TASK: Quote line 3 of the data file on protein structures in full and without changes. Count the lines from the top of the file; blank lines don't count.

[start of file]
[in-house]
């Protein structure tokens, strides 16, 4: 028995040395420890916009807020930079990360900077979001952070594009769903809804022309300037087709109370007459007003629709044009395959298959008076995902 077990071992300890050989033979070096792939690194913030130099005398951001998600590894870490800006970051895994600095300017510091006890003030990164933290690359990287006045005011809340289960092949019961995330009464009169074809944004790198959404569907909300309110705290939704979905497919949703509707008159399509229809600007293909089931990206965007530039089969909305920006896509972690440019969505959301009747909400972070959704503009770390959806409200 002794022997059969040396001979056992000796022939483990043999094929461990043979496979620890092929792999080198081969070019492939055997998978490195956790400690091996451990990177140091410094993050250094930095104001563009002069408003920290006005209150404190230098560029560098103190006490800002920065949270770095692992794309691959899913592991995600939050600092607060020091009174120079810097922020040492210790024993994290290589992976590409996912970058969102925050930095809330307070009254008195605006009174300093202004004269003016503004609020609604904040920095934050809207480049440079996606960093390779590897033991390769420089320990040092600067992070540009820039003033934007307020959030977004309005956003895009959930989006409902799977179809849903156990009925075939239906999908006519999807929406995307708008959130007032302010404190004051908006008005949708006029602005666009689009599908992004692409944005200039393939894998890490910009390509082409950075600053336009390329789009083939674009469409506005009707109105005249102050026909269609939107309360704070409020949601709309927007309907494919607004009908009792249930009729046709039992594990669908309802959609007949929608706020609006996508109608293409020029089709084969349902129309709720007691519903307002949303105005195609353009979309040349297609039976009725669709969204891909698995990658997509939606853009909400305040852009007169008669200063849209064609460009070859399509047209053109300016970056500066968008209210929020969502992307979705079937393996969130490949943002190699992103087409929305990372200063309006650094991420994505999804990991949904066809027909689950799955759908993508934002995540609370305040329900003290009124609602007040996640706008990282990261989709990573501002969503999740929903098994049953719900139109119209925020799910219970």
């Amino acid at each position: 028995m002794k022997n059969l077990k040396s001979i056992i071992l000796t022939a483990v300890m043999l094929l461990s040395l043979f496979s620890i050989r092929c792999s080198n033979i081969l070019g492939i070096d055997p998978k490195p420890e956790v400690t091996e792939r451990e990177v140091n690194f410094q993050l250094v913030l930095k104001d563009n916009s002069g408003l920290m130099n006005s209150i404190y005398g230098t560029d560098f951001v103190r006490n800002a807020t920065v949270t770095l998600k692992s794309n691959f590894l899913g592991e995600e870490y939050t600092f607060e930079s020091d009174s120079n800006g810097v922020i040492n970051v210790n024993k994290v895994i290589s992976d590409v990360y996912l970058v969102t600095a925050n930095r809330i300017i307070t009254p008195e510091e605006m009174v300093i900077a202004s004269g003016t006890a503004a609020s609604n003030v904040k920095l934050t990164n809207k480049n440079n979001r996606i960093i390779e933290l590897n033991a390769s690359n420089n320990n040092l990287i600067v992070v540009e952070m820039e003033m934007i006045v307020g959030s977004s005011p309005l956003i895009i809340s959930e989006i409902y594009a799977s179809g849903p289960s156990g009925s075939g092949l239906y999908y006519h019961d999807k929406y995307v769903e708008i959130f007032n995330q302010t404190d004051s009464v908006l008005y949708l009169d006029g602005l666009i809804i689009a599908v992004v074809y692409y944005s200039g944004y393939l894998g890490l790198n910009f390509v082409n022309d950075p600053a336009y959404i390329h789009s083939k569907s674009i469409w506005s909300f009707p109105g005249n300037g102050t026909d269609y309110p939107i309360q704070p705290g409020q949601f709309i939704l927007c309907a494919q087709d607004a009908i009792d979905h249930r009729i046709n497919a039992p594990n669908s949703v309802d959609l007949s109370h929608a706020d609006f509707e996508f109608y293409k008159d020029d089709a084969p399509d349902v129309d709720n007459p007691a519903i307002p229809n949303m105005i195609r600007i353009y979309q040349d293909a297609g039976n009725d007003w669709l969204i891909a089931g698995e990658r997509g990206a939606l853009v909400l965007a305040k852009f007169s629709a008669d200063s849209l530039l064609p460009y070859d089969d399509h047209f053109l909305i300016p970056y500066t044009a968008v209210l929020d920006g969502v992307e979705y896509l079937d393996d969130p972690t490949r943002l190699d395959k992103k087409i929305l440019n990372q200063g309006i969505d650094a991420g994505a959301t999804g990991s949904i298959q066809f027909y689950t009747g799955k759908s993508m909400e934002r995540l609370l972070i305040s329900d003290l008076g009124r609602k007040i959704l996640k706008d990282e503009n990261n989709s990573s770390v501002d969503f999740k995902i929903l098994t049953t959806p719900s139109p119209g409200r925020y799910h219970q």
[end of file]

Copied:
């Amino acid at each position: 028995m002794k022997n059969l077990k040396s001979i056992i071992l000796t022939a483990v300890m043999l094929l461990s040395l043979f496979s620890i050989r092929c792999s080198n033979i081969l070019g492939i070096d055997p998978k490195p420890e956790v400690t091996e792939r451990e990177v140091n690194f410094q993050l250094v913030l930095k104001d563009n916009s002069g408003l920290m130099n006005s209150i404190y005398g230098t560029d560098f951001v103190r006490n800002a807020t920065v949270t770095l998600k692992s794309n691959f590894l899913g592991e995600e870490y939050t600092f607060e930079s020091d009174s120079n800006g810097v922020i040492n970051v210790n024993k994290v895994i290589s992976d590409v990360y996912l970058v969102t600095a925050n930095r809330i300017i307070t009254p008195e510091e605006m009174v300093i900077a202004s004269g003016t006890a503004a609020s609604n003030v904040k920095l934050t990164n809207k480049n440079n979001r996606i960093i390779e933290l590897n033991a390769s690359n420089n320990n040092l990287i600067v992070v540009e952070m820039e003033m934007i006045v307020g959030s977004s005011p309005l956003i895009i809340s959930e989006i409902y594009a799977s179809g849903p289960s156990g009925s075939g092949l239906y999908y006519h019961d999807k929406y995307v769903e708008i959130f007032n995330q302010t404190d004051s009464v908006l008005y949708l009169d006029g602005l666009i809804i689009a599908v992004v074809y692409y944005s200039g944004y393939l894998g890490l790198n910009f390509v082409n022309d950075p600053a336009y959404i390329h789009s083939k569907s674009i469409w506005s909300f009707p109105g005249n300037g102050t026909d269609y309110p939107i309360q704070p705290g409020q949601f709309i939704l927007c309907a494919q087709d607004a009908i009792d979905h249930r009729i046709n497919a039992p594990n669908s949703v309802d959609l007949s109370h929608a706020d609006f509707e996508f109608y293409k008159d020029d089709a084969p399509d349902v129309d709720n007459p007691a519903i307002p229809n949303m105005i195609r600007i353009y979309q040349d293909a297609g039976n009725d007003w669709l969204i891909a089931g698995e990658r997509g990206a939606l853009v909400l965007a305040k852009f007169s629709a008669d200063s849209l530039l064609p460009y070859d089969d399509h047209f053109l909305i300016p970056y500066t044009a968008v209210l929020d920006g969502v992307e979705y896509l079937d393996d969130p972690t490949r943002l190699d395959k992103k087409i929305l440019n990372q200063g309006i969505d650094a991420g994505a959301t999804g990991s949904i298959q066809f027909y689950t009747g799955k759908s993508m909400e934002r995540l609370l972070i305040s329900d003290l008076g009124r609602k007040i959704l996640k706008d990282e503009n990261n989709s990573s770390v501002d969503f999740k995902i929903l098994t049953t959806p719900s139109p119209g409200r925020y799910h219970q």